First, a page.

Sunday, January 7, 2007

Letter To A Christian Nation, Sam Harris

Title: Letter To A Christian Nation
Author: Sam Harris
Rating: Great!

This little (91 page) book should be read by everyone. And I mean everyone. Harris clearly and concisely addresses a broad range of concerns about religion that most of us ignore or sidestep. Given he's also the author of The End Of Faith - a book I must go out and purchase - you can guess that his point of view is strongly anti-religion. I say: "more power to him."

Doug reviewed this book as well, and his comments are well thought out (it was that review, in fact, that setup my reading of the book) but I'm not sure I agree with him about the need to avoid provoking the mainstream Christians. If we don't, I don't see how anything changes for the better. Of course, there may be no way to change things for the better in any case. If it can happen, though, it's got to start here at home, in the good old US of A. Our house must be scrupulously in order before we try to lead on this (or any other) issue, and frankly, we're pretty messed up as a nation of late.

Harris is eloquent in his writing, but he holds nothing back. Here's a quote - one of many that strongly resonated with me - as I read this little gem of a book. This comes from page 73:
The truth is that no one knows how or why the universe came into being. It is not clear that we can even speak coherently about the creation of the universe, given that such an event can be conceived only with reference to time, and here we are talking about the birth of space-time itself. Any intellectually honest person will admit that he does not know why the universe exists. Scientists, of course, readily admit their ignorance on this point. Religious believers do not. One of the monumental ironies of religious discourse can be appreciated in the frequency with which people of faith praise themselves for their humility, while condemning scientists and other non-believers for there intellectual arrogance. There is, in fact, no worldview more reprehensible in its arrogance than that of a religious believer: the creator of the universe takes an interest in me, approves of me, loves me, and will reward me after death; my current beliefs, drawn from scripture, will remain the best statement of the truth until the end of the world; everyone who disagrees with me will spend eternity in hell. . . . An average Christian, in an average church, listening to an average Sunday sermon has achieved a level of arrogance simply unimaginable in scientific discourse - and there have been some extraordinarily arrogant scientists.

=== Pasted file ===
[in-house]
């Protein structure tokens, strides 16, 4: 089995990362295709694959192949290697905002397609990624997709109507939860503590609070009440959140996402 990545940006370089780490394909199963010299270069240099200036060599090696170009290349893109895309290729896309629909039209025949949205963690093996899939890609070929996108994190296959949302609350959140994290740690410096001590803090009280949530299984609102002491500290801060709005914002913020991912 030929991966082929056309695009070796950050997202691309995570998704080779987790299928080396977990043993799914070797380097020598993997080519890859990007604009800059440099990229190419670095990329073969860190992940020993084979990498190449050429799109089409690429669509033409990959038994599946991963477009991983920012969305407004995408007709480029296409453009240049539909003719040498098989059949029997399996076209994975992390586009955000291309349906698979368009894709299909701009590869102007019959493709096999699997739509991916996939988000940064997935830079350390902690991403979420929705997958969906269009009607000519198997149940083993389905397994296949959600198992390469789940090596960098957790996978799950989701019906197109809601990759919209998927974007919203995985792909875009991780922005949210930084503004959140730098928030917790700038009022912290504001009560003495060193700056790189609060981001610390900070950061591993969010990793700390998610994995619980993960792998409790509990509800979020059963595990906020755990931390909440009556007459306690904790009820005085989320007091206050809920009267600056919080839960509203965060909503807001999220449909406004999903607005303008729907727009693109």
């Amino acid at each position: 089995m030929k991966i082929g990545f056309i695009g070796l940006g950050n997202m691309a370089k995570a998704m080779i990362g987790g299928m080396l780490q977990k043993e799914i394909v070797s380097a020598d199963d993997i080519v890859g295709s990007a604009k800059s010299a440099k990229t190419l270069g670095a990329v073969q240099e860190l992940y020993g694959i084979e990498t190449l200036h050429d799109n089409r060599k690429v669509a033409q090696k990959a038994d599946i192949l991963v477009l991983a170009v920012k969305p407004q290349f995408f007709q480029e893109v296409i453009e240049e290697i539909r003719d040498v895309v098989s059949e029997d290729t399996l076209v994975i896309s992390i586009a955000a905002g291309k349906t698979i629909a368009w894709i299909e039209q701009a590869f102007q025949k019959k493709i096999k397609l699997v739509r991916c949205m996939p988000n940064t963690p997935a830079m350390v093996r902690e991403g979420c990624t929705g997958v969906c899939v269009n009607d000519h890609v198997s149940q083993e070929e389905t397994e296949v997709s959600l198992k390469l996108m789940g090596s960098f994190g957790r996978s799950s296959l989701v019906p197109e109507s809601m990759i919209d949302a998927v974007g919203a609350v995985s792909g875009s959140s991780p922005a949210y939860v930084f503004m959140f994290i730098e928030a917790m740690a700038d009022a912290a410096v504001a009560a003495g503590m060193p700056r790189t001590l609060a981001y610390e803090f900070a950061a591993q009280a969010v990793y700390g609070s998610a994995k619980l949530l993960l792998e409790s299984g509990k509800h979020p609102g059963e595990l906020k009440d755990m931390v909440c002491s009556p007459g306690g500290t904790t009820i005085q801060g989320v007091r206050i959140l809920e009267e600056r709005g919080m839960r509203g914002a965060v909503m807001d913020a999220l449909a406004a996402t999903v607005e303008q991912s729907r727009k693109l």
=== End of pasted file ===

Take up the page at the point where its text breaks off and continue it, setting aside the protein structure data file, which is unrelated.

I wish I could write half as well.

Do yourself a favor: if you are honest about your beliefs and think that religion is correct in any sense, please read this book. You don't have to agree with it in the end, and I'm not asking you to buy it - get it from the library if you can - but please read it. It's a cry for intellectual honesty and reason from all of us. If you don't come away questioning your religious beliefs, at least you'll have spend some time thinking about them in depth, and asking questions about them that might not have occurred to you before. Hopefully you can't be hurt by that bit of introspection.